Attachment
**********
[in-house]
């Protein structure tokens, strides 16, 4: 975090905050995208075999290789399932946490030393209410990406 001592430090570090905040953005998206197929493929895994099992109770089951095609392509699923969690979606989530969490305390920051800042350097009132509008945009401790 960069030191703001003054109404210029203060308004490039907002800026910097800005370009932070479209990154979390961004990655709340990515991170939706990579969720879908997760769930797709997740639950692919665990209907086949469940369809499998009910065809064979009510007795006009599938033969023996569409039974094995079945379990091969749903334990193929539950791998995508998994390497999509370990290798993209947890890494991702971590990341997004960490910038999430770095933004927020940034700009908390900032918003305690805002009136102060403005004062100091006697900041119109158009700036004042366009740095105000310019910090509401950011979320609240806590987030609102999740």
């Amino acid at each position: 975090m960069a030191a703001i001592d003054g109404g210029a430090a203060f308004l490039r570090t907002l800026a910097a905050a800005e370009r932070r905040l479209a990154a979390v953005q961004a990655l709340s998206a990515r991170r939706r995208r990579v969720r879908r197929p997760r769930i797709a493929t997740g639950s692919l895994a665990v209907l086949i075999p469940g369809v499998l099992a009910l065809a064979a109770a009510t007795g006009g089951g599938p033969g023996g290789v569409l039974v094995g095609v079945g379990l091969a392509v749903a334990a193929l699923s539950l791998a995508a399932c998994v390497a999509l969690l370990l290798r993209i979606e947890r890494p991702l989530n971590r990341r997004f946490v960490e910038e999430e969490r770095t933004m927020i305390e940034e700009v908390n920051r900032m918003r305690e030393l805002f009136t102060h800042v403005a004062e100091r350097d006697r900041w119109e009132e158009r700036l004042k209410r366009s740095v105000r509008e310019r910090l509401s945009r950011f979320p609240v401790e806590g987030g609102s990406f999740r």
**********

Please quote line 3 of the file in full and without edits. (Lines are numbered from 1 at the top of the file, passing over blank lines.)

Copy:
């Amino acid at each position: 975090m960069a030191a703001i001592d003054g109404g210029a430090a203060f308004l490039r570090t907002l800026a910097a905050a800005e370009r932070r905040l479209a990154a979390v953005q961004a990655l709340s998206a990515r991170r939706r995208r990579v969720r879908r197929p997760r769930i797709a493929t997740g639950s692919l895994a665990v209907l086949i075999p469940g369809v499998l099992a009910l065809a064979a109770a009510t007795g006009g089951g599938p033969g023996g290789v569409l039974v094995g095609v079945g379990l091969a392509v749903a334990a193929l699923s539950l791998a995508a399932c998994v390497a999509l969690l370990l290798r993209i979606e947890r890494p991702l989530n971590r990341r997004f946490v960490e910038e999430e969490r770095t933004m927020i305390e940034e700009v908390n920051r900032m918003r305690e030393l805002f009136t102060h800042v403005a004062e100091r350097d006697r900041w119109e009132e158009r700036l004042k209410r366009s740095v105000r509008e310019r910090l509401s945009r950011f979320p609240v401790e806590g987030g609102s990406f999740r």